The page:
No. Obviously some of it was done through the clinic as well. I was with Care Fertility in London so they could refer and recommend clinics as well so that was really good. It’s basically a case of going along and buying it. You’re buying it so it’s just choosing it. It sounds bizarre but it’s almost like you don’t want to think about it too much in a way, does that make sense?

What was the experience like for yourself emotionally?

If you’re in a heterosexual relationship, it doesn’t mean it’s going to be easy as fertility issues are commonplace now and it’s awful but with a same sex relationship, you have to think practically, what are my options? I think you kind of have to take the logic and a lot of the reasoning and the emotion out of it and think how do I get my little baby? How do I make that happen?

I have to say that the process and the information that you get with CRYOS is amazing.

The other thing for me was that I went through several rounds of IVF, and I froze the embryos. I actually had another donor, so I’ve basically got two more frozen embryos left and they’re both with different donors. So, I could have a sibling for Milo but the other embryo is with another donor so that’s complicated as well, I guess!

They have a limit on how many live pregnancies they can have in a specific country. With the HFAA, that’s monitored as well. Live births are recorded and then if they reach that particular quota, they can’t have anymore. Again, if you really think about that – it could freak you out. You just have to stick to your goals and your dreams and stay focused on having your little baby so how do you get there.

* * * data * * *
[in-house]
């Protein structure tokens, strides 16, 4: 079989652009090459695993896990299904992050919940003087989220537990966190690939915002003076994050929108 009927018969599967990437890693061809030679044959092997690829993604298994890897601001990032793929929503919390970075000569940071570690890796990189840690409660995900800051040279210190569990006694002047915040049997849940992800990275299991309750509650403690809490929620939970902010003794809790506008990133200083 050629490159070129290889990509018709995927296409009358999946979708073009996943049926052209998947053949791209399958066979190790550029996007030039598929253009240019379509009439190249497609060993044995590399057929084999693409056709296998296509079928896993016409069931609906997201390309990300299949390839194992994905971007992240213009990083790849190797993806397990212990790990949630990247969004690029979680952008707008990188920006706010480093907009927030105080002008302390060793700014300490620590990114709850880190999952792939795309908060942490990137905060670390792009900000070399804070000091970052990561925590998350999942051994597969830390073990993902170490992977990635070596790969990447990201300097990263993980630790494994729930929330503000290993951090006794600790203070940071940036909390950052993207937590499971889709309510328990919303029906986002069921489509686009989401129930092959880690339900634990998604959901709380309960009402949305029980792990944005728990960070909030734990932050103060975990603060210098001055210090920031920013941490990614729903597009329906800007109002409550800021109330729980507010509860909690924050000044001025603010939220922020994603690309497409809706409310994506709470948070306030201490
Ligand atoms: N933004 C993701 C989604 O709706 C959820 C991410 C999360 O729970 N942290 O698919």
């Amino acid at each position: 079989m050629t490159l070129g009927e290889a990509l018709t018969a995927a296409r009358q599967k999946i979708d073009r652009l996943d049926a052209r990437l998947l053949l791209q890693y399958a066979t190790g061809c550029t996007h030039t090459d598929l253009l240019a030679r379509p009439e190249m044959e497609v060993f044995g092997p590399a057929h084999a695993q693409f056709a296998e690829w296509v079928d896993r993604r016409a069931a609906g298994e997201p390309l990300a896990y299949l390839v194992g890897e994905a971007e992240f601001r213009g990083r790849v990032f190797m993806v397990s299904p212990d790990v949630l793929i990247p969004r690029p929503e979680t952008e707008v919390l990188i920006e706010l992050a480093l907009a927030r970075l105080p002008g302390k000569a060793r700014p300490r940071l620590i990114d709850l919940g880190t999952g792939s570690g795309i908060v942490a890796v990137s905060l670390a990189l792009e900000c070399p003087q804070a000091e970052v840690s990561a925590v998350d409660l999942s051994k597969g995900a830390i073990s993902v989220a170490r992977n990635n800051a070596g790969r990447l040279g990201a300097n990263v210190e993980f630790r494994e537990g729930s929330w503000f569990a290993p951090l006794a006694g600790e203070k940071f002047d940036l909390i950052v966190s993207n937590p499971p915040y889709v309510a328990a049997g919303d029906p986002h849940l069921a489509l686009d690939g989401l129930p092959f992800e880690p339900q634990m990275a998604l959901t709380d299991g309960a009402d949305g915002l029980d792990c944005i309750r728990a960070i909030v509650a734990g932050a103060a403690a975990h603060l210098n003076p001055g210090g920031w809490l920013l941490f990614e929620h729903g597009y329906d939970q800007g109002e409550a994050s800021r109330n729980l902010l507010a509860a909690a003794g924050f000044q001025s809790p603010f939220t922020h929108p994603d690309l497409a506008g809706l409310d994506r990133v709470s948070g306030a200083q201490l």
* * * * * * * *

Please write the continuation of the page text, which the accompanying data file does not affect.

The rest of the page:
Obviously now I’m delighted with the process and everything!

What other personal information do you have about the donor?

Again, with the Danish sperm bank, I found that the information was quite thorough, you could get a lot. Same with America as well, you can get a bit more information than the UK, but I just felt I wanted to be a bit closer to home.

I think because it’s a bit more commonplace in Denmark, it just felt like the natural fit for me. And yes, the idea of trying to have a blonde haired, blue eyed Scandi boy was quite appealing to me! You get information on their education and what they’re doing now. You get all of their health checks and medical background including family history and any hereditary diseases.